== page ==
Although PBL applies across disciplines, it consistently emphasizes active, student-directed learning. Why is this approach more likely than rote memorization to lead to deeper understanding? Relevance plays a big role. Projects give students a real-world context for learning, creating a strong “need to know.” Motivation is another factor. Projects offer students choice and voice, personalizing the learning experience. By design, projects are open-ended. This means students need to consider and evaluate multiple solutions and, perhaps, defend their choices. All these activities engage higher-order thinking skills.
Another trend that is fueling interest in PBL is our evolving definition of literacy. Learning to read is no longer enough. Today’s students must to be able to navigate and evaluate a vast store of information. This requires fluency in technology along with the development of critical-thinking skills. PBL offers students opportunities not only to make sense of this information but also to expand on it with their own contributions.
Finally, today’s students will face complex challenges when they complete their formal education. Knowing how to solve problems, work collaboratively, and think innovatively are becoming essential skills — not only for finding future careers but also for tackling difficult issues in local communities and around the world.
To respond to these complex demands, a growing number of teachers, schools, and even states have adopted project-based learning. In some cases, PBL is proving an essential ingredient in school redesign. New Tech Network, Expeditionary Learning, the EAST Initiative, and Envision Schools are just a few examples of programs that are integrating PBL into school-wide models to prepare students for the future.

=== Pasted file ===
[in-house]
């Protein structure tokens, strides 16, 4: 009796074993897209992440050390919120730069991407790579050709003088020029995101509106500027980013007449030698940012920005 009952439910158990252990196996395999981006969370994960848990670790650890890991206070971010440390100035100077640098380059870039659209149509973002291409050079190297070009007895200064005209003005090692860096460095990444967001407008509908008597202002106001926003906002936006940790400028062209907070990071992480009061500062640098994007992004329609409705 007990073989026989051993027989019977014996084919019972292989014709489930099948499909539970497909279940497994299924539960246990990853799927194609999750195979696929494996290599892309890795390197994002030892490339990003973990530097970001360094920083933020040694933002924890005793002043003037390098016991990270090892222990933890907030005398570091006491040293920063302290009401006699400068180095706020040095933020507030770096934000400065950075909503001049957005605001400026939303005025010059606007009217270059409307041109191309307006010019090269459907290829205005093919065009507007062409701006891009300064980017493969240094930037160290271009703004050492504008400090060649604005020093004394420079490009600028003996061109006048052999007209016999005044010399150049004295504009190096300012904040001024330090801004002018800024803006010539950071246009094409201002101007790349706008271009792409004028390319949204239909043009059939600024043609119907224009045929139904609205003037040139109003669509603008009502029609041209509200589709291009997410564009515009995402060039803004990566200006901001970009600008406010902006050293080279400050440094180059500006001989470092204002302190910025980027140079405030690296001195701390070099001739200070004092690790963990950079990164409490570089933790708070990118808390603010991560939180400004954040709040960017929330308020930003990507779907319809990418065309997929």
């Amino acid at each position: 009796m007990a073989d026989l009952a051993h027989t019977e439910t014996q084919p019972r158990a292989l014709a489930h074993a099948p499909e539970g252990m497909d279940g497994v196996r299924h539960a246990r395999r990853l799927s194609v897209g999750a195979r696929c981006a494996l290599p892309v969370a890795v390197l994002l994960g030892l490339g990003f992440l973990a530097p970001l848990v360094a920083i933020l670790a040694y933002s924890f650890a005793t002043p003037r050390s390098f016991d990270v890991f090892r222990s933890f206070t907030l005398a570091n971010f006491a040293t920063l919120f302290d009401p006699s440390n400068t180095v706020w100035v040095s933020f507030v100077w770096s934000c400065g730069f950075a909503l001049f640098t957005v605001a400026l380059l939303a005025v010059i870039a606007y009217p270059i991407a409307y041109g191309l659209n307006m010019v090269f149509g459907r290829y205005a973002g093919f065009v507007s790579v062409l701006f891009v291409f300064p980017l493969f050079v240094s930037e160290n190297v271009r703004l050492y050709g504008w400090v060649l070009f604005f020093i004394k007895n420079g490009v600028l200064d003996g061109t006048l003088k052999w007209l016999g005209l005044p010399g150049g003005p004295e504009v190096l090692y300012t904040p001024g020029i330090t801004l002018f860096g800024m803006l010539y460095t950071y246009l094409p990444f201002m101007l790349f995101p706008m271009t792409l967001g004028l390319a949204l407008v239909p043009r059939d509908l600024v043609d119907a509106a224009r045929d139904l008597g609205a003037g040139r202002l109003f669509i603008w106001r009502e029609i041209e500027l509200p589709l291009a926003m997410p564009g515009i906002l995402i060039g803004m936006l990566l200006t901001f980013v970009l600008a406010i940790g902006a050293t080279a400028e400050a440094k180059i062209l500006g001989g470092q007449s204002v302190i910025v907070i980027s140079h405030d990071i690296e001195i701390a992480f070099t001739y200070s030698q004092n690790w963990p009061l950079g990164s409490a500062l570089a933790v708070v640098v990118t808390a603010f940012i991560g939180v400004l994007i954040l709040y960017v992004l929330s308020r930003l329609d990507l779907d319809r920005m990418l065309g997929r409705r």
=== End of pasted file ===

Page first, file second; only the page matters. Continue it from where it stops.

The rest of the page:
New Challenges for Teachers
Project-based learning is not without its challenges. It’s demanding of students — and of teachers. Especially for teachers who have never experienced PBL before, projects require planning and management skills that may be unfamiliar. What’s more, PBL puts teachers in the role of facilitator rather than classroom expert. Teachers may benefit from professional development to help them expand their classroom “tool kit” of teaching strategies. Just as it’s essential that students buy in to PBL, teachers also need to feel empowered. Support from administrators, parents, and other community members can help teachers and students to overcome challenges and make the most of PBL opportunities.
As PBL gains advocates and gathers momentum, the education community will continue to exchange ideas and collaborate on projects, making this powerful method of preparing students for the future even better.
This article originally published on 9/20/2011